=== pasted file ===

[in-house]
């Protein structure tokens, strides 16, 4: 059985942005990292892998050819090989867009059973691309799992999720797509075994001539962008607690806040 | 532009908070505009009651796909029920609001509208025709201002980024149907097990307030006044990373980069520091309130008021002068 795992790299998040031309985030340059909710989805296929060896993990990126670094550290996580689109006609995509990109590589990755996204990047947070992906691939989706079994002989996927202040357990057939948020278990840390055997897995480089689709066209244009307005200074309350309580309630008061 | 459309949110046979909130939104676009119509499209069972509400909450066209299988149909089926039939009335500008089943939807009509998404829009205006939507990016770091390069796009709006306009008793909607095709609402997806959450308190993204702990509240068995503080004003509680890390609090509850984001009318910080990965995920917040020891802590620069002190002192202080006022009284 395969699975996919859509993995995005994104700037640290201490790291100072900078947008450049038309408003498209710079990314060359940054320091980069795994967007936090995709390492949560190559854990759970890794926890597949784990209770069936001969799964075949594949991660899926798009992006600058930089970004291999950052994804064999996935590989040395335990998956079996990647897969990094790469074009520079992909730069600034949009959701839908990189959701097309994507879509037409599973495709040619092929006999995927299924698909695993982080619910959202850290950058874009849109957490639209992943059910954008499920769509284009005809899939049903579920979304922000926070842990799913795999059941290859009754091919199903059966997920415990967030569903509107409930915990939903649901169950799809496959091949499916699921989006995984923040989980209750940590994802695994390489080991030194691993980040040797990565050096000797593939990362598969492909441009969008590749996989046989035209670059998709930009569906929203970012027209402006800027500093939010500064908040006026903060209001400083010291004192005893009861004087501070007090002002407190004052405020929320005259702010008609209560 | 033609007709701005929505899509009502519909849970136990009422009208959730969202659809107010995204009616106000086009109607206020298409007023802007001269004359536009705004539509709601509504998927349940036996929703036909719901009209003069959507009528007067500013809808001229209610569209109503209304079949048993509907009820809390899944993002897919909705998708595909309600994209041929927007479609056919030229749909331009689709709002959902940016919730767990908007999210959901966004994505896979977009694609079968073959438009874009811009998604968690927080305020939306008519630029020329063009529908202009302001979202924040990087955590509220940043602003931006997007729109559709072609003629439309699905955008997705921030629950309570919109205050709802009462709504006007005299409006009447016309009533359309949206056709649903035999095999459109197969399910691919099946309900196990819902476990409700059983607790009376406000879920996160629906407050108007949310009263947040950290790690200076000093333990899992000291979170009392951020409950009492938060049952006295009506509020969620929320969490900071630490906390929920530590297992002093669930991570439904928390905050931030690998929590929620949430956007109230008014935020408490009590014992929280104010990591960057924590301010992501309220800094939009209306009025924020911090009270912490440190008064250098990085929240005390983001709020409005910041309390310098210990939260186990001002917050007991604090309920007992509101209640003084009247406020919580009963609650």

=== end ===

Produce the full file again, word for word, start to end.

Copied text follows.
[in-house]
């Protein structure tokens, strides 16, 4: 059985942005990292892998050819090989867009059973691309799992999720797509075994001539962008607690806040 | 532009908070505009009651796909029920609001509208025709201002980024149907097990307030006044990373980069520091309130008021002068 795992790299998040031309985030340059909710989805296929060896993990990126670094550290996580689109006609995509990109590589990755996204990047947070992906691939989706079994002989996927202040357990057939948020278990840390055997897995480089689709066209244009307005200074309350309580309630008061 | 459309949110046979909130939104676009119509499209069972509400909450066209299988149909089926039939009335500008089943939807009509998404829009205006939507990016770091390069796009709006306009008793909607095709609402997806959450308190993204702990509240068995503080004003509680890390609090509850984001009318910080990965995920917040020891802590620069002190002192202080006022009284 395969699975996919859509993995995005994104700037640290201490790291100072900078947008450049038309408003498209710079990314060359940054320091980069795994967007936090995709390492949560190559854990759970890794926890597949784990209770069936001969799964075949594949991660899926798009992006600058930089970004291999950052994804064999996935590989040395335990998956079996990647897969990094790469074009520079992909730069600034949009959701839908990189959701097309994507879509037409599973495709040619092929006999995927299924698909695993982080619910959202850290950058874009849109957490639209992943059910954008499920769509284009005809899939049903579920979304922000926070842990799913795999059941290859009754091919199903059966997920415990967030569903509107409930915990939903649901169950799809496959091949499916699921989006995984923040989980209750940590994802695994390489080991030194691993980040040797990565050096000797593939990362598969492909441009969008590749996989046989035209670059998709930009569906929203970012027209402006800027500093939010500064908040006026903060209001400083010291004192005893009861004087501070007090002002407190004052405020929320005259702010008609209560 | 033609007709701005929505899509009502519909849970136990009422009208959730969202659809107010995204009616106000086009109607206020298409007023802007001269004359536009705004539509709601509504998927349940036996929703036909719901009209003069959507009528007067500013809808001229209610569209109503209304079949048993509907009820809390899944993002897919909705998708595909309600994209041929927007479609056919030229749909331009689709709002959902940016919730767990908007999210959901966004994505896979977009694609079968073959438009874009811009998604968690927080305020939306008519630029020329063009529908202009302001979202924040990087955590509220940043602003931006997007729109559709072609003629439309699905955008997705921030629950309570919109205050709802009462709504006007005299409006009447016309009533359309949206056709649903035999095999459109197969399910691919099946309900196990819902476990409700059983607790009376406000879920996160629906407050108007949310009263947040950290790690200076000093333990899992000291979170009392951020409950009492938060049952006295009506509020969620929320969490900071630490906390929920530590297992002093669930991570439904928390905050931030690998929590929620949430956007109230008014935020408490009590014992929280104010990591960057924590301010992501309220800094939009209306009025924020911090009270912490440190008064250098990085929240005390983001709020409005910041309390310098210990939260186990001002917050007991604090309920007992509101209640003084009247406020919580009963609650």